• George Cook

"Why can't I get a loan?" - Making Sense of Elusive Bank Loans for Small Businesses

Updated: Aug 25


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Where have the loans for our small businesses gone?

I recently sat down with Tim Russell, the founder of Maggie’s Farm, an award-winning rum distillery located in Pittsburgh’s trendy Strip District. We met at his distillery, a hip, raw post-industrial space that houses both rum production and a bar where patrons can imbibe hand-crafted cocktails that showcase their rum and an impressive local beer list.

Tim, a craft beer veteran, started Maggie’s Rum four years ago and since then the team has grown the business by about 50% each year, pumping nearly all profits back into the business to continue to grow and expand.

Tim, owner of Maggie's Farm, crouched while inspecting a still

Tim inspecting a still at Maggie’s Farm.

If you’re anything like me, you might be thinking that banks would be knocking down the door to get Maggie’s Farm as a customer.

Well, unfortunately that just hasn’t been the case. In fact, in four separate attempts over the past four years, Maggie’s Farm has been denied for a loan. To make matters worse, each time they applied, Tim and his team were strung along for weeks of meetings and paperwork before ultimately being denied - wasting his precious time and slowing his company’s growth.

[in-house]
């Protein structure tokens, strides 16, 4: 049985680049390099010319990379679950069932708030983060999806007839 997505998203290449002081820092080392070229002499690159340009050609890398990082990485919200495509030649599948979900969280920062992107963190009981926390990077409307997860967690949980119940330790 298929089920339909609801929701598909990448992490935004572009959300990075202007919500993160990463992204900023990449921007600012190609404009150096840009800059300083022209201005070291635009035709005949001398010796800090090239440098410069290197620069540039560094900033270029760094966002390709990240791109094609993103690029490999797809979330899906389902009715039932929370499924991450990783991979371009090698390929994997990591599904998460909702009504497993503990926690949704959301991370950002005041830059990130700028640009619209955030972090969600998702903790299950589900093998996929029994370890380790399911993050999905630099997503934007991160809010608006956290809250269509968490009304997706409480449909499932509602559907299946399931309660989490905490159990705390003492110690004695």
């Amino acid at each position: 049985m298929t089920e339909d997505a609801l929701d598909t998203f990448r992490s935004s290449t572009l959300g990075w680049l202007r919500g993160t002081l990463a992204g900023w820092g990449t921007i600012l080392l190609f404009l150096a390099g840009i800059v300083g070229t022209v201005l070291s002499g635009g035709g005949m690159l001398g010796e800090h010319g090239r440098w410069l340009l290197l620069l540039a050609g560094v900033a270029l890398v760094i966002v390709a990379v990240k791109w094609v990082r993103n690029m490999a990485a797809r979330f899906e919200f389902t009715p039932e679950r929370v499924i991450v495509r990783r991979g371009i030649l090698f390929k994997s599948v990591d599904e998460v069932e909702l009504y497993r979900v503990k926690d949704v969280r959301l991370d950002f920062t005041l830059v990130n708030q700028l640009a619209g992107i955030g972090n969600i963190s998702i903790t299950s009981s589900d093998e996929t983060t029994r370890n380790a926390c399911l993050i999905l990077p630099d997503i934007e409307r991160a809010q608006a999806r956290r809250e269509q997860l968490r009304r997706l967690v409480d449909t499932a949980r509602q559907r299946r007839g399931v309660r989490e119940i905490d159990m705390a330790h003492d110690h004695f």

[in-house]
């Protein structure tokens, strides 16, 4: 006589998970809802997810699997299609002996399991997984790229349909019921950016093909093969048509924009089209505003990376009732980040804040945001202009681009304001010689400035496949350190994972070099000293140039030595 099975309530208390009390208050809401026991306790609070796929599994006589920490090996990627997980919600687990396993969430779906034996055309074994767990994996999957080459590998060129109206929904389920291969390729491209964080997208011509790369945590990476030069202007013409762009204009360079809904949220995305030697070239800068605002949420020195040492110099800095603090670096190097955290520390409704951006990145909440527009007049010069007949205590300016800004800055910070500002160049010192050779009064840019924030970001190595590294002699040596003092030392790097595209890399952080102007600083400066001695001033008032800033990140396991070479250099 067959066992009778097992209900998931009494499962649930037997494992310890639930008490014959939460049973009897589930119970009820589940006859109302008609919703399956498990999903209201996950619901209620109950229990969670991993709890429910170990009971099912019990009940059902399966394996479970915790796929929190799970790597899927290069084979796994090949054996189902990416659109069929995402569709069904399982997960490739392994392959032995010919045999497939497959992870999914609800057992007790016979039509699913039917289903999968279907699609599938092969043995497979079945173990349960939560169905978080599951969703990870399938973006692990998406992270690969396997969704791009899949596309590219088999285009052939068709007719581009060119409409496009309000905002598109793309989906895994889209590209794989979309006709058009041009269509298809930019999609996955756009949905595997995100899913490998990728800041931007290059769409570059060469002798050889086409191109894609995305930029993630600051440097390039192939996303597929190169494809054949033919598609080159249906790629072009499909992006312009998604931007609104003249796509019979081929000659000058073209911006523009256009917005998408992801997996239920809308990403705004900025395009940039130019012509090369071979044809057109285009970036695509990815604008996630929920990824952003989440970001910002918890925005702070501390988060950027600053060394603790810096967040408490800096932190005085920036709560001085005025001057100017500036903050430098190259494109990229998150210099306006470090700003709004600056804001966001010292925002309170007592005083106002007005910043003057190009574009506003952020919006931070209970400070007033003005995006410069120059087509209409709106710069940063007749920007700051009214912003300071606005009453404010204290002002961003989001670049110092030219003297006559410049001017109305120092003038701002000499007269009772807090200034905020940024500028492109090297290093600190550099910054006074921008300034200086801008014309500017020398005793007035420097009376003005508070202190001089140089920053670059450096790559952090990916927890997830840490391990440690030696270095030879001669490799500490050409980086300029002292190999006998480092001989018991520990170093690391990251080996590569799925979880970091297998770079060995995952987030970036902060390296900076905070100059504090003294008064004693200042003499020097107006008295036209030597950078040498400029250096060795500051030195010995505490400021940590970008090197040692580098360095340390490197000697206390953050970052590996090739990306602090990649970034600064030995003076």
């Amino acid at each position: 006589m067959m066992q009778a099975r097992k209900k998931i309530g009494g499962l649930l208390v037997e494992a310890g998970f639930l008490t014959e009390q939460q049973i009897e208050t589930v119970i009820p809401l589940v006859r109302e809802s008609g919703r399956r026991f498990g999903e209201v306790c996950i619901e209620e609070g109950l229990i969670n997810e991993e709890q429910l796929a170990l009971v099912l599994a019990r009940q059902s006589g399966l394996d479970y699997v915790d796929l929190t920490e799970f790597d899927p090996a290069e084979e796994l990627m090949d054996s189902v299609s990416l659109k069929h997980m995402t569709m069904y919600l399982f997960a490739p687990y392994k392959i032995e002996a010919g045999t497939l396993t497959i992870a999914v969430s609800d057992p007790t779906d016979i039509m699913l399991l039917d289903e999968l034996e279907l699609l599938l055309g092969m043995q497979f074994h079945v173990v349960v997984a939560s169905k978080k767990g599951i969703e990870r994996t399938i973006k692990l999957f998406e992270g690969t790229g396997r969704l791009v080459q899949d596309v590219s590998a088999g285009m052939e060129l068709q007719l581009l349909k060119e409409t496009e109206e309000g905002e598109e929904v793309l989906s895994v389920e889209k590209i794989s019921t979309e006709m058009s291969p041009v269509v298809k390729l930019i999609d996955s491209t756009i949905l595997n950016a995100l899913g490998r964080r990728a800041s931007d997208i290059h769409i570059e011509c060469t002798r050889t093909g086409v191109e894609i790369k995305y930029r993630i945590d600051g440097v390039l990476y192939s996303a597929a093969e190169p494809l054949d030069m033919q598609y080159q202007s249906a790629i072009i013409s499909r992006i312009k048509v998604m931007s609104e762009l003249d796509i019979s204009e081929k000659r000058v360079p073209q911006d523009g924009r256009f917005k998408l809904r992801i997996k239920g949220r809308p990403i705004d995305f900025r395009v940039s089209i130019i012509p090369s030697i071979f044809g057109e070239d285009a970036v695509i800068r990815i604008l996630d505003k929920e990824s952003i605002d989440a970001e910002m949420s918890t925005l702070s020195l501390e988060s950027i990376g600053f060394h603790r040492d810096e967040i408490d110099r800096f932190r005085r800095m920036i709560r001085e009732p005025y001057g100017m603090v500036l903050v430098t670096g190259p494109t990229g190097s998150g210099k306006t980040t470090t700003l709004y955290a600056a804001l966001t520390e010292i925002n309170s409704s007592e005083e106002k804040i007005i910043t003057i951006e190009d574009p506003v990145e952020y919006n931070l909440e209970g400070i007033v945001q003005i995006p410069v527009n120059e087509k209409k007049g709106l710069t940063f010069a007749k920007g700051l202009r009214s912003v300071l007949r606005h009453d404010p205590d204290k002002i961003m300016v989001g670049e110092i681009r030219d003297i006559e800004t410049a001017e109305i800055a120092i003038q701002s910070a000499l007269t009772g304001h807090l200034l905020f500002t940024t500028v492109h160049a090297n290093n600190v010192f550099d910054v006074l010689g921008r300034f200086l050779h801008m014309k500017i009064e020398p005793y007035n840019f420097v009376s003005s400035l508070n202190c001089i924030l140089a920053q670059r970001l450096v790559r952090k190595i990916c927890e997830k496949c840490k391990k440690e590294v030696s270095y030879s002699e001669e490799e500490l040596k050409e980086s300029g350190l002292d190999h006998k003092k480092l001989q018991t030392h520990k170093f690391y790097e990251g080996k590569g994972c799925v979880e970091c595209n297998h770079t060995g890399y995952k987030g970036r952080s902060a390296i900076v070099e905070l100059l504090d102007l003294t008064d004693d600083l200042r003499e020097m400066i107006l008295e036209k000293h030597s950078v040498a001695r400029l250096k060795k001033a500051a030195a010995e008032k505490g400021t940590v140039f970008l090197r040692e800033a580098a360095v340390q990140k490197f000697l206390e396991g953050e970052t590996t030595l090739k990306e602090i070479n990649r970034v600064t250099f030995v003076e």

So, how is it that a profitable company, with oodles of precious inventory, a killer business plan, and a highly creditworthy founder couldn’t get access to a bank loan? Maggie's Farm isn't the only one: many small business owners face challenges in finding loans from banks to finance their growth. Here are a few thoughts:

Their business is in an unfamiliar industry to bank lenders


One of the reasons that Maggie’s Farm has been so successful is that they were the first rum distillery in the Commonwealth of Pennsylvania. While consumers seem to be thrilled with this, banks were scared. You can just imagine a room full of bankers in an underwriting committee saying, "We’ve never lent money to a rum distillery before, this seems too risky.” All of this while the customers keep buying and loving the product. This could also be the case for investors who might be interested in supporting a distillery, but wary of the untested market for the product.

The small business owner wants to limit personal collateral


Business owners pour their heart and soul into their businesses and often that means contributing their personal wealth, too. Tim has worked hard to maintain a nearly perfect personal credit score, but since most of his personal wealth went into Maggie’s Farm, he doesn’t have many other personal assets for the bank to claim as collateral. This is no small change, as on average a distillery can cost from $200,000 to millions of dollars to start up. Tim’s financial commitment to Maggie’s Farm should be celebrated, but instead banks say he lacks personal assets to collateralize.